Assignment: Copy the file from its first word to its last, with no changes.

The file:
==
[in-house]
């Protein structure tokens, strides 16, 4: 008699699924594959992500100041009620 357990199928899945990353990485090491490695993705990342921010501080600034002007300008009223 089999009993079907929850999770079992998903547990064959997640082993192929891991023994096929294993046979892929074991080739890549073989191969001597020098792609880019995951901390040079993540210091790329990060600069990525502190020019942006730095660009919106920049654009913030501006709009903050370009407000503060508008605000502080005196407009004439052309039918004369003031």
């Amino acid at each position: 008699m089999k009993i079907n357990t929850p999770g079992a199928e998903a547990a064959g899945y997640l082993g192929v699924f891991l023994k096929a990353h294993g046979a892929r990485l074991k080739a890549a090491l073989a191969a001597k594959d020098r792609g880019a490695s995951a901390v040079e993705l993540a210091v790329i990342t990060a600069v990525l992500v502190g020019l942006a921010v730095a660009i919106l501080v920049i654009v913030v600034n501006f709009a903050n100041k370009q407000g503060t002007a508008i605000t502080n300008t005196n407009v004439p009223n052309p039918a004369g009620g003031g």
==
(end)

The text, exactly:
[in-house]
């Protein structure tokens, strides 16, 4: 008699699924594959992500100041009620 357990199928899945990353990485090491490695993705990342921010501080600034002007300008009223 089999009993079907929850999770079992998903547990064959997640082993192929891991023994096929294993046979892929074991080739890549073989191969001597020098792609880019995951901390040079993540210091790329990060600069990525502190020019942006730095660009919106920049654009913030501006709009903050370009407000503060508008605000502080005196407009004439052309039918004369003031």
């Amino acid at each position: 008699m089999k009993i079907n357990t929850p999770g079992a199928e998903a547990a064959g899945y997640l082993g192929v699924f891991l023994k096929a990353h294993g046979a892929r990485l074991k080739a890549a090491l073989a191969a001597k594959d020098r792609g880019a490695s995951a901390v040079e993705l993540a210091v790329i990342t990060a600069v990525l992500v502190g020019l942006a921010v730095a660009i919106l501080v920049i654009v913030v600034n501006f709009a903050n100041k370009q407000g503060t002007a508008i605000t502080n300008t005196n407009v004439p009223n052309p039918a004369g009620g003031g």